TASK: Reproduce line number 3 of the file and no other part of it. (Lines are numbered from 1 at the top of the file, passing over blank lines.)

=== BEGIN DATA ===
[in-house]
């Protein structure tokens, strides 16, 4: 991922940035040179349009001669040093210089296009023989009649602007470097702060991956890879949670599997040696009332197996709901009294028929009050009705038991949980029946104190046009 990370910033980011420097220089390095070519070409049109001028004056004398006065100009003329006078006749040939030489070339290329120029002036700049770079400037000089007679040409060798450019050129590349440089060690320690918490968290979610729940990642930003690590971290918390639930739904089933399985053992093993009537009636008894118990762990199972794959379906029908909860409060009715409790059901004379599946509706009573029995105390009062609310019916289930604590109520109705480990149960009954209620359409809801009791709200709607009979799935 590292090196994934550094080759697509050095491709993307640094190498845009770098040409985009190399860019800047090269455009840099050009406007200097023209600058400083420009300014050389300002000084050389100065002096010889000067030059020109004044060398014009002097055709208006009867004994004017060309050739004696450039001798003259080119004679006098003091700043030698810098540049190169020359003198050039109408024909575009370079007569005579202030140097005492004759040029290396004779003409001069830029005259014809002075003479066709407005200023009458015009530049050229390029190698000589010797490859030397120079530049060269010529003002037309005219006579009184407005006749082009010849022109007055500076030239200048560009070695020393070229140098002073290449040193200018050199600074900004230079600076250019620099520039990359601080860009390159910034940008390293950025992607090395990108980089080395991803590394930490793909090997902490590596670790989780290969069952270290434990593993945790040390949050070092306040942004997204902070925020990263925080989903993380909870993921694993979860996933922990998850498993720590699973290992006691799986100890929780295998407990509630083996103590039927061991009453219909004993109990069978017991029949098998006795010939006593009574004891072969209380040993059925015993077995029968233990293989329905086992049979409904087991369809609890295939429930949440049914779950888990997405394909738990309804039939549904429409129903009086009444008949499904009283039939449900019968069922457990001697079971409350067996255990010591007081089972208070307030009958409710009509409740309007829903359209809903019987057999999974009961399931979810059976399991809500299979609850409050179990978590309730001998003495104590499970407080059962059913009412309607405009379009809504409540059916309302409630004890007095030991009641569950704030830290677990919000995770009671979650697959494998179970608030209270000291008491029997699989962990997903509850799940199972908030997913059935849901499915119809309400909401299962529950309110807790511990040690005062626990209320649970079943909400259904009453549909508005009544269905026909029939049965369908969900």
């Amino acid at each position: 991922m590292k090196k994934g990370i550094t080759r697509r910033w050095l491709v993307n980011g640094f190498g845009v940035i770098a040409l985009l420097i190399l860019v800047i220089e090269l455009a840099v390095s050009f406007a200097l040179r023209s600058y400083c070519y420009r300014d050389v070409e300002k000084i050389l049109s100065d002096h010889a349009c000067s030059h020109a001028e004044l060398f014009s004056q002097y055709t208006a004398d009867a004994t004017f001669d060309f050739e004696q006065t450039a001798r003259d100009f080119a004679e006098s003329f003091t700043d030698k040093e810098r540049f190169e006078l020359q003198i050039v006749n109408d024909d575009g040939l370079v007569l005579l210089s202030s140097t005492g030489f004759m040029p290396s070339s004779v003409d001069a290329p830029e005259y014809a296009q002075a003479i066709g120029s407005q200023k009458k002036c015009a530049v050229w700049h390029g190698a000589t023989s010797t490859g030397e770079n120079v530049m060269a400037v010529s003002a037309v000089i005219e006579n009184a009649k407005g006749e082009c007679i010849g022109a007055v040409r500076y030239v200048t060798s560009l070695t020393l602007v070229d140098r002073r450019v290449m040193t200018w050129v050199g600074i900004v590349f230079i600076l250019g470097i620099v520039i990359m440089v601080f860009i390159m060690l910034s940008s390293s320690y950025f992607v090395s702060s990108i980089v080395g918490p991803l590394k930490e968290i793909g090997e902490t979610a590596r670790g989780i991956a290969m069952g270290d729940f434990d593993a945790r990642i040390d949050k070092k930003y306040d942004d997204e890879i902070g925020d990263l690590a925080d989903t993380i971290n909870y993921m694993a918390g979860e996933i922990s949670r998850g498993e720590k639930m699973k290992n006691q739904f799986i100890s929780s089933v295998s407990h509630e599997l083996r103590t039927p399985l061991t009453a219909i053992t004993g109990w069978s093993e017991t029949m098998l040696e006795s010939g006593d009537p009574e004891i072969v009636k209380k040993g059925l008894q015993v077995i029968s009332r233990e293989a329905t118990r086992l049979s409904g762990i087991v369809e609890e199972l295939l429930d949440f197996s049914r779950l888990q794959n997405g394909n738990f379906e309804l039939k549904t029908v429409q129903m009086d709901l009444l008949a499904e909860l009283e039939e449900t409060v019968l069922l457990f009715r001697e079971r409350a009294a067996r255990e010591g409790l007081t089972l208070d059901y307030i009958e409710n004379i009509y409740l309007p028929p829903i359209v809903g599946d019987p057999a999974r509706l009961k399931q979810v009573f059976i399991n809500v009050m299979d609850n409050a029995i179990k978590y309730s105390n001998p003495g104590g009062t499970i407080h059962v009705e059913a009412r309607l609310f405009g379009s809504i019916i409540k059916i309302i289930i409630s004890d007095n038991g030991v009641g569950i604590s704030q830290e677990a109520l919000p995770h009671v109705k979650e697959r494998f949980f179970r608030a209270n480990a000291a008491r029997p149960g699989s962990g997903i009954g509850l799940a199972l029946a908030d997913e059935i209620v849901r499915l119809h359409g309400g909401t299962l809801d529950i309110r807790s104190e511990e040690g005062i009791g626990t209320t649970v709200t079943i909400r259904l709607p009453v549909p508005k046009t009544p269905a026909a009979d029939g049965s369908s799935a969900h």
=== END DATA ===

């Amino acid at each position: 991922m590292k090196k994934g990370i550094t080759r697509r910033w050095l491709v993307n980011g640094f190498g845009v940035i770098a040409l985009l420097i190399l860019v800047i220089e090269l455009a840099v390095s050009f406007a200097l040179r023209s600058y400083c070519y420009r300014d050389v070409e300002k000084i050389l049109s100065d002096h010889a349009c000067s030059h020109a001028e004044l060398f014009s004056q002097y055709t208006a004398d009867a004994t004017f001669d060309f050739e004696q006065t450039a001798r003259d100009f080119a004679e006098s003329f003091t700043d030698k040093e810098r540049f190169e006078l020359q003198i050039v006749n109408d024909d575009g040939l370079v007569l005579l210089s202030s140097t005492g030489f004759m040029p290396s070339s004779v003409d001069a290329p830029e005259y014809a296009q002075a003479i066709g120029s407005q200023k009458k002036c015009a530049v050229w700049h390029g190698a000589t023989s010797t490859g030397e770079n120079v530049m060269a400037v010529s003002a037309v000089i005219e006579n009184a009649k407005g006749e082009c007679i010849g022109a007055v040409r500076y030239v200048t060798s560009l070695t020393l602007v070229d140098r002073r450019v290449m040193t200018w050129v050199g600074i900004v590349f230079i600076l250019g470097i620099v520039i990359m440089v601080f860009i390159m060690l910034s940008s390293s320690y950025f992607v090395s702060s990108i980089v080395g918490p991803l590394k930490e968290i793909g090997e902490t979610a590596r670790g989780i991956a290969m069952g270290d729940f434990d593993a945790r990642i040390d949050k070092k930003y306040d942004d997204e890879i902070g925020d990263l690590a925080d989903t993380i971290n909870y993921m694993a918390g979860e996933i922990s949670r998850g498993e720590k639930m699973k290992n006691q739904f799986i100890s929780s089933v295998s407990h509630e599997l083996r103590t039927p399985l061991t009453a219909i053992t004993g109990w069978s093993e017991t029949m098998l040696e006795s010939g006593d009537p009574e004891i072969v009636k209380k040993g059925l008894q015993v077995i029968s009332r233990e293989a329905t118990r086992l049979s409904g762990i087991v369809e609890e199972l295939l429930d949440f197996s049914r779950l888990q794959n997405g394909n738990f379906e309804l039939k549904t029908v429409q129903m009086d709901l009444l008949a499904e909860l009283e039939e449900t409060v019968l069922l457990f009715r001697e079971r409350a009294a067996r255990e010591g409790l007081t089972l208070d059901y307030i009958e409710n004379i009509y409740l309007p028929p829903i359209v809903g599946d019987p057999a999974r509706l009961k399931q979810v009573f059976i399991n809500v009050m299979d609850n409050a029995i179990k978590y309730s105390n001998p003495g104590g009062t499970i407080h059962v009705e059913a009412r309607l609310f405009g379009s809504i019916i409540k059916i309302i289930i409630s004890d007095n038991g030991v009641g569950i604590s704030q830290e677990a109520l919000p995770h009671v109705k979650e697959r494998f949980f179970r608030a209270n480990a000291a008491r029997p149960g699989s962990g997903i009954g509850l799940a199972l029946a908030d997913e059935i209620v849901r499915l119809h359409g309400g909401t299962l809801d529950i309110r807790s104190e511990e040690g005062i009791g626990t209320t649970v709200t079943i909400r259904l709607p009453v549909p508005k046009t009544p269905a026909a009979d029939g049965s369908s799935a969900h």